"Now, nearly 14 years on, I look back and think how grateful I am for all those who supported me throughout such a harrowing time of my life. I’m lucky in that I had the perfect support network, but I know that not everyone is that lucky. And that’s where organisations like Cancer Council play such a vital role."
When Graeme experienced sudden chest pain one night after reading the nightly Channel Seven News back in 2004, he was rushed to the hospital. Several tests later—deemed just a precaution—he was diagnosed with Stage 3 bowel cancer.
“There are few more sobering moments in your life than when you are told you have a malignant tumour in your body. A level 3 cancer. Although my wife Eve was sitting there beside me I had never felt more alone in my life—this was to be as much a battle of the mind as the body. Everything said after that was delivered through a fog—I heard it all but understood little… Going home to tell my kids, who were 20, 17 and 13 at the time, was one of the hardest things I’ve ever had to do.”
Graeme was fortunate that his treatment and recovery was over in 12 months, and he has since become a passionate bowel cancer advocate.
He now joins the ranks of Cancer Council’s Undies Run 2019 to raise funds for research and spread the message even further—that the 10-minute bowel cancer screening test saves lives.
“Nobody should have to suffer through cancer, but it’s all too common in modern society. You might think stripping down to your Undies is just a bit of fun—but it’s so much more.”
Join Grame at the Strikers and register today!
“I’m really proud of what I’ve overcome, and I think that my story is a great legacy for anyone who experiences what I’ve been through and thinks they can’t have a normal life, not just in policing but in any role, sport or job.”
In September 2015 Dimitri Sarris was just 27-years old when he was diagnosed with aggressive, stage 3 bowel cancer.
What followed was a barrage of treatments, including chemotherapy, radiotherapy and eventually a colostomy, which saved Dimitri’s life. Now, nearly four years on, Dimitri is proud to say that his life is getting back to normal.
“This year’s event will be taking part in front of 40,000 people which is an amazing opportunity to spread awareness and raise funds. To have the Strikers involved and supporting the event is really special. I can’t wait!"
Dimitri’s message to others is simple. Come down, have fun and do something silly, all while remembering that the event underscores a serious issue. "The event is important as it puts a positive and funny approach to what is perceived as a taboo topic - Bowel cancer."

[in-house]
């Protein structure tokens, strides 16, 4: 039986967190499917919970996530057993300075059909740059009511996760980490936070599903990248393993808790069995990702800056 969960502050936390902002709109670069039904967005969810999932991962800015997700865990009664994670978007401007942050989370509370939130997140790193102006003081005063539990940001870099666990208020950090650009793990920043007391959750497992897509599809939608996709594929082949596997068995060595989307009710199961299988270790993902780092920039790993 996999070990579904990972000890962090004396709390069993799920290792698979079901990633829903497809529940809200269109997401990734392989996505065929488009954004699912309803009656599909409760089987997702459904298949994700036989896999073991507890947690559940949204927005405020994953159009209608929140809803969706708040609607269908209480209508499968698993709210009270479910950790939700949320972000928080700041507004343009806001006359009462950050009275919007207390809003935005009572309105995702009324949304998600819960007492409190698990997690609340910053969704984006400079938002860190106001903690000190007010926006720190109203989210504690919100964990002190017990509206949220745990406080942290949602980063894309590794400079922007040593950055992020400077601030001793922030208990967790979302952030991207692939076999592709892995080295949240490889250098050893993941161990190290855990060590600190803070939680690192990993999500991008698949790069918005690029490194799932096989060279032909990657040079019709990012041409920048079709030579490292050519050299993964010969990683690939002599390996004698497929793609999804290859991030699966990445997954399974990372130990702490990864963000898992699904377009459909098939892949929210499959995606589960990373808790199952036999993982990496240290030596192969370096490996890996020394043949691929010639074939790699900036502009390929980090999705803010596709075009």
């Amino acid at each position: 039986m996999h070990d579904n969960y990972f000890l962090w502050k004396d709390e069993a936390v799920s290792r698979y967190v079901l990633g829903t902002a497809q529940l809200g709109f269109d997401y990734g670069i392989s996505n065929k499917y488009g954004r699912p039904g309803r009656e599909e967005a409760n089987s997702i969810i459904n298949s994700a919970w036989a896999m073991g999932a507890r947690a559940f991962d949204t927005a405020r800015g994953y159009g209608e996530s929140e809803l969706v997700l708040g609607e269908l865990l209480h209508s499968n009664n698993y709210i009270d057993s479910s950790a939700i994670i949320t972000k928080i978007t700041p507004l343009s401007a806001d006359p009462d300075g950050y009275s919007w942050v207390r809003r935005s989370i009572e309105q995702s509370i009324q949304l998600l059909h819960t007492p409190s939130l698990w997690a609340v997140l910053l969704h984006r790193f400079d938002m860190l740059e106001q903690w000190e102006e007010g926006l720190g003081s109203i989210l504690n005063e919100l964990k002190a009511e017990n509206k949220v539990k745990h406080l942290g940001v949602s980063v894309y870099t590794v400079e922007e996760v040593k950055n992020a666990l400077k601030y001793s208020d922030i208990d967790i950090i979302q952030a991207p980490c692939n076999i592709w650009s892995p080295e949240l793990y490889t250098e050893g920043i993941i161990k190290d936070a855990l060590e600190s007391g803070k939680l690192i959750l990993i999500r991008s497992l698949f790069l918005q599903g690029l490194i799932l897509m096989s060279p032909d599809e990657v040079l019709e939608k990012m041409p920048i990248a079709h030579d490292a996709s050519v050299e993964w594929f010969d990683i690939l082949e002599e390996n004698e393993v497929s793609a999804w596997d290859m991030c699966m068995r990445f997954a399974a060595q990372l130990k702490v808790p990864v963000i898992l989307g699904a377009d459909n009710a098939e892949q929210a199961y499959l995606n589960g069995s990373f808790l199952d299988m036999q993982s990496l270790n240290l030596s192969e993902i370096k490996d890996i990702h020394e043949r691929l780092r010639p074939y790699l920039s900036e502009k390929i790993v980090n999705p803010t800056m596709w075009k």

“My message for others is to sign up and take part in a great event that supports an even greater cause. When do you get the chance to run around in your undies and have a great time, while also raising money and helping people impacted by cancer in their treatment and recovery?”
Dimitri will join 200 dedicated fundraisers at Cancer Council’s Undies Run, held just minutes before the opening delivery of the Adelaide Strikers v Hobart Hurricanes BBL match om Monday, 21 January.
Georgette and Phillipa Radford
"Hopefully the money we raise will ensure that fewer families have to experience watching a family member go through bowel cancer in the future.” - Phillippa.
Sisters Phillippa and Georgette Radford will be joining 200 passionate South Australians this January to bare it all and knock bowel cancer for six.
“We both took part in the event in 2017 when it was held as a part of the Santos Tour Down Under and raised over $2,000. It was a great experience!”
This year the event will be even more special for the sisters, with their mum re-diagnosed with bowel cancer earlier this year.
“We are so fortunate to have such a strong mum and dad, a supportive family and so many friends and family around us to help us through the experience,” - Georgette Radford
The sisters are hoping that the money they raise will go towards bowel cancer research, and ultimately ensure that not one has to go through a cancer journey like their mum.
“Through research we will be able to understand more about bowel cancer and improve detection, treatment and outcomes." Phillippa Radford.
Join these incredible sisters at Cancer Council's Undies Run and help them knock bowel cancer for six!